Just in case you thought that this title is an oxymoron – think again! I just got off a google hangout with the group of nurses and nursing students who identify as such, and are in the last two weeks of launching the first Rebel Nursing conference! You can see more about the conference itself on the web page that outlines the program, but before you have to ask — yes, I will be there! Along with over 250 others who obviously are eager and proud to be a part of this momentous occasion!
This conference came about as a vision of Sarah Lipkin, who is a master’s entry nursing student at Yale University. Sarah contacted me almost a couple of years ago because she had read a little ad about Cassandra: Radical Feminist Nurses Network in a 1980’s issue of Sinister Wisdom. Sarah shared her idea about starting a Rebel nurses conference, and wanted to find out more about Cassandra and what we did way back then! So I have been connected with the group putting the conference together, but mostly, I am watching in awe as they have moved along to make this happen!
In a nutshell, here is the opening statement about the conference:
Envisioning justice and liberation for health seekers, health workers, and communities, the Rebellious Nursing! conference is uniting nurses at all levels of practice, other healthcare providers, and our allies to find inspiration, awareness, solidarity, and practical ways to impact health equity and health disparities among all living beings.
That statement alone is like no other that most of us have even seen associated with something in or related to nursing! But it also represents an ideal, a yearning, that many nurses have had over several generations. Many of us have taken steps large and small to realize this kind of vision for nursing and health care, but I believe that this conference, and the group organizing the conference, are making an historic step forward in bringing such a vision to reality.
They are making this vision real in everything they are doing. Not in a big, huge, media-hungry way … but by living, and acting upon, the day-to-day elements that make such a vision possible. The planning group’s values are amazing … everything they do is carefully designed to reflect what they believe, and what they stand for. This is deliberate, but effortless in the way that a good cook puts together a fabulous meal! They have raised funds to be able to do this, but the choices that they have made about money, and the choices they have made about how the conference will be conducted, paint a picture of who they are, why they exist, and what they envision for the future. Here is a list of a few things that to me speak volumes:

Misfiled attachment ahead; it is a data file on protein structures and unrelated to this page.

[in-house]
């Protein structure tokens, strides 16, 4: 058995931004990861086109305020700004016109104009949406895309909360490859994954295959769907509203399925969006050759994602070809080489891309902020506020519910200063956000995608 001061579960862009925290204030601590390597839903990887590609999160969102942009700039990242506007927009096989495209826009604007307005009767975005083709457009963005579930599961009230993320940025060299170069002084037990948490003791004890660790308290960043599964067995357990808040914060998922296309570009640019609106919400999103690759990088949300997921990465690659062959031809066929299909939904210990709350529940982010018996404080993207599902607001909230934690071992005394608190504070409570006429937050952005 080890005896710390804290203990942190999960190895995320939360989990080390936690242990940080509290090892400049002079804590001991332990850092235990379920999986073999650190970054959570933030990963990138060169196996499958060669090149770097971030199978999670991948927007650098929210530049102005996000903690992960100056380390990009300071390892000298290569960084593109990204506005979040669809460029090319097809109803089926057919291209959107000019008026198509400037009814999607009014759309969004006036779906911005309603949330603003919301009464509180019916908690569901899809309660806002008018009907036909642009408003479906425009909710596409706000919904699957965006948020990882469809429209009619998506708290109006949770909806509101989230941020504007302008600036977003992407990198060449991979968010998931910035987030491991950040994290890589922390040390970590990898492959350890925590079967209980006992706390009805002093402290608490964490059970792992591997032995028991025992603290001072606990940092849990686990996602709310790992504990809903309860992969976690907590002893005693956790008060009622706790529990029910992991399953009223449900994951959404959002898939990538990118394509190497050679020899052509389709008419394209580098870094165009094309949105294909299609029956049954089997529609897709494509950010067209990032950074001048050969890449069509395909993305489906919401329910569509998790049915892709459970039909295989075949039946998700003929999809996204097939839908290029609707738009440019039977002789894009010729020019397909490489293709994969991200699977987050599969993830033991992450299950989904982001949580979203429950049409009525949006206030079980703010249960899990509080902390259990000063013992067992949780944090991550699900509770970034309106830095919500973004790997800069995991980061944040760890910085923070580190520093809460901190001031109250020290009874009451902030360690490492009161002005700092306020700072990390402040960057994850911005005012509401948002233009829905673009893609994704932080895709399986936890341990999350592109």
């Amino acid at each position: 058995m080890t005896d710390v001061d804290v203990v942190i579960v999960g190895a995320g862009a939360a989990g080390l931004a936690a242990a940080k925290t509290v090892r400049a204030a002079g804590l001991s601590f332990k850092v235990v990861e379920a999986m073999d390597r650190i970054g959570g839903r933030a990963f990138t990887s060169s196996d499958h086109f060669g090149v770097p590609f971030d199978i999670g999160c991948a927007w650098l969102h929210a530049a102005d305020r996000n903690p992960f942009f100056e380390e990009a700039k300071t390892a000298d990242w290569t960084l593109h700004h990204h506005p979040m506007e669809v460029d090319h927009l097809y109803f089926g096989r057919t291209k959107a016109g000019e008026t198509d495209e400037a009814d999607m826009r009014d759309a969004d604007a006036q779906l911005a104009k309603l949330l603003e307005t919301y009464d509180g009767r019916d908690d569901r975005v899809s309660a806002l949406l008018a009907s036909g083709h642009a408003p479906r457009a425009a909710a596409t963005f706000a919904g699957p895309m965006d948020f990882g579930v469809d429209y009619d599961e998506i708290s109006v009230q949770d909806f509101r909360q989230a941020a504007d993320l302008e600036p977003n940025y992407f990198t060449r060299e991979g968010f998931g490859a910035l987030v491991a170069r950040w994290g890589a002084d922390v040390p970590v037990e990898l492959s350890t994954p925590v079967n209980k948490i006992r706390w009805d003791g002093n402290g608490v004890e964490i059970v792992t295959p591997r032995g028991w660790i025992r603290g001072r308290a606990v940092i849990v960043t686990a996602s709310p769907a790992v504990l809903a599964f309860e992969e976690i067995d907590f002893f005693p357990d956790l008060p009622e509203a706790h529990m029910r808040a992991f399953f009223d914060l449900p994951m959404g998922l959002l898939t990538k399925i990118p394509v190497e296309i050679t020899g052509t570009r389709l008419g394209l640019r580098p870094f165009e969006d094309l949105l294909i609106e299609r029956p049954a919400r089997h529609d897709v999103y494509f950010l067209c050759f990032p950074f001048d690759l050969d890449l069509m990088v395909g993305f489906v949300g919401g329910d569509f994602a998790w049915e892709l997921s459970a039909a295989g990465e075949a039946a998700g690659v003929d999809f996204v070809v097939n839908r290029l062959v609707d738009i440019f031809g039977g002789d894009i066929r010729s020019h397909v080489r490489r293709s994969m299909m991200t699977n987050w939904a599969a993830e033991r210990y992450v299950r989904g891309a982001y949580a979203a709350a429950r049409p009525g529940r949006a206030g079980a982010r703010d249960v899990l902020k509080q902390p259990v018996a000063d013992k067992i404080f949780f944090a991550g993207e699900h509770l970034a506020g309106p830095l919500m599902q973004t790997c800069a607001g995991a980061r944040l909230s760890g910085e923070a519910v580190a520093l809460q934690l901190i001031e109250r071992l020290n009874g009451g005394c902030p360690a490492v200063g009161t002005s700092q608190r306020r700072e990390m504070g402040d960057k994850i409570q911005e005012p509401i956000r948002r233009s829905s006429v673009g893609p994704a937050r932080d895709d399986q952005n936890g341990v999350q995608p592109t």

- Accessibility for all is a huge priority – every discussion, every plan, takes into account every imaginable type of accessibility.
- Name tags are cut out of cereal boxes, with holes punched so that you can run colorful yarn through them to hang around your neck or pin to your clothing, and you will decorate your name tag, with the name you prefer to be called, when you arrive.
- On the registration form, the first question is your preferred pronoun.
- Child care is free, and lunch is provided for child care workers.
- Rooms are set aside for self-care and meditation, and volunteers will be available to help folks who might be triggered emotionally during any of the sessions.
- Plenaries are designed more for participation and everyone’s input, rather than lectures or talks.
I could go on. Yes, feminist groups and other groups focused on social change have done this kind of work in the past, and the ways that these rebel nurses are going about their work is very much like activist groups everywhere. But this has never happened, to my knowledge, in nursing before. We attempted things along this line when Cassandra was active in the ’80’s, but this group of amazing nurses is so much more “capable” than we were then. And, they have the advantages of technology that we did not even dream of! They have formed a large network of supporters from all over the country, many of whom are not able to be at the conference, because of a now widespread urgency among many nurses to address social justice in health care. This network is also possible because of the ease and accessibility of email, the web, Facebook, Twitter – you name it, they are on top of it! All of the planning, which involves a number of people who have never met in person, has happened using google hangouts and google drive, email, and the web.
So stay tuned .. I will “report” on the experience of the conference later this month. But I hope you will find inspiration just by browsing the web site, and imagining what our nursing and health care world could be like with even the tiniest of movement in this direction!